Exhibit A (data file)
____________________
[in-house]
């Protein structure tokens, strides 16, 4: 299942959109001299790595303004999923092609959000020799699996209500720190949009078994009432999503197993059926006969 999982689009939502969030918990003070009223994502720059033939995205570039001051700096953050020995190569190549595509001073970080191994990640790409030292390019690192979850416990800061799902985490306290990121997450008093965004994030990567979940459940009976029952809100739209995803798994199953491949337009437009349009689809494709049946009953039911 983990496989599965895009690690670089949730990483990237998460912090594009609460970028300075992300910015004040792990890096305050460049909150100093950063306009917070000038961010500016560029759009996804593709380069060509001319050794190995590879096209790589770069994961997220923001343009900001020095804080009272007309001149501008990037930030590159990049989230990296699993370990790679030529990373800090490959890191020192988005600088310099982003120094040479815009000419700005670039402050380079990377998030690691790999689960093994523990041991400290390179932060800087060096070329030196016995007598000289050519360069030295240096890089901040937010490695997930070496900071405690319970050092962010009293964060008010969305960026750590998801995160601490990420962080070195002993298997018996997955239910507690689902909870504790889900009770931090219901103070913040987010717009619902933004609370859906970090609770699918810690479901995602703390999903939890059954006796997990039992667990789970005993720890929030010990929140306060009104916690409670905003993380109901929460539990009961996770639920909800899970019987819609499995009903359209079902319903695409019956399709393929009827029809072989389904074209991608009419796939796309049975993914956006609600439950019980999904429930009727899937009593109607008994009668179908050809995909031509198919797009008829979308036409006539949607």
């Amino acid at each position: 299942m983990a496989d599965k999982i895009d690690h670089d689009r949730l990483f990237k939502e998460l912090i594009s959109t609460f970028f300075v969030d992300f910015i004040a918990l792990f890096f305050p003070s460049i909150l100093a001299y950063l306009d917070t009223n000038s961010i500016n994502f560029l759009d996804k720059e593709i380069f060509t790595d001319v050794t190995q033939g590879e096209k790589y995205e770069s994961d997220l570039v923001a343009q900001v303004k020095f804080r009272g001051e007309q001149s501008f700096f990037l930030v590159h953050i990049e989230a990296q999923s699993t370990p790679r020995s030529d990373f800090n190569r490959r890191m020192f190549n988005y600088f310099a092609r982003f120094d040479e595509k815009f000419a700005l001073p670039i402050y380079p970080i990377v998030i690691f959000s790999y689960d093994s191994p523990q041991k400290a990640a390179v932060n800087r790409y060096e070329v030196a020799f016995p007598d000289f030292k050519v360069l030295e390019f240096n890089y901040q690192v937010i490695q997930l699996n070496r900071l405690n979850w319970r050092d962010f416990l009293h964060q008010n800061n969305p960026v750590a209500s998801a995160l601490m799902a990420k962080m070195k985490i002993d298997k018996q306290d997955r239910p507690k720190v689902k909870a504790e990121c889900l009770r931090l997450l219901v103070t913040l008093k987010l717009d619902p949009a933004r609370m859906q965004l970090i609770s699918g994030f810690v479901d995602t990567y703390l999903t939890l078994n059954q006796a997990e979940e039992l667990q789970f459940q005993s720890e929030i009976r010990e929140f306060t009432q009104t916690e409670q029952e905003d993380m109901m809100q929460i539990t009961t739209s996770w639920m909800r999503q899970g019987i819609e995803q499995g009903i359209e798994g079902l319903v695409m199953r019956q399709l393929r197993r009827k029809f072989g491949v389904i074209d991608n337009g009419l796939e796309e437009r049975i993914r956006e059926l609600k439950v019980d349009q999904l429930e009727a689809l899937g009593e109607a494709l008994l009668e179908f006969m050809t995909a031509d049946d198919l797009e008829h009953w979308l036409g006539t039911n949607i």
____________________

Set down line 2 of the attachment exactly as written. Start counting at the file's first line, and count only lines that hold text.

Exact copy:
């Protein structure tokens, strides 16, 4: 299942959109001299790595303004999923092609959000020799699996209500720190949009078994009432999503197993059926006969 999982689009939502969030918990003070009223994502720059033939995205570039001051700096953050020995190569190549595509001073970080191994990640790409030292390019690192979850416990800061799902985490306290990121997450008093965004994030990567979940459940009976029952809100739209995803798994199953491949337009437009349009689809494709049946009953039911 983990496989599965895009690690670089949730990483990237998460912090594009609460970028300075992300910015004040792990890096305050460049909150100093950063306009917070000038961010500016560029759009996804593709380069060509001319050794190995590879096209790589770069994961997220923001343009900001020095804080009272007309001149501008990037930030590159990049989230990296699993370990790679030529990373800090490959890191020192988005600088310099982003120094040479815009000419700005670039402050380079990377998030690691790999689960093994523990041991400290390179932060800087060096070329030196016995007598000289050519360069030295240096890089901040937010490695997930070496900071405690319970050092962010009293964060008010969305960026750590998801995160601490990420962080070195002993298997018996997955239910507690689902909870504790889900009770931090219901103070913040987010717009619902933004609370859906970090609770699918810690479901995602703390999903939890059954006796997990039992667990789970005993720890929030010990929140306060009104916690409670905003993380109901929460539990009961996770639920909800899970019987819609499995009903359209079902319903695409019956399709393929009827029809072989389904074209991608009419796939796309049975993914956006609600439950019980999904429930009727899937009593109607008994009668179908050809995909031509198919797009008829979308036409006539949607």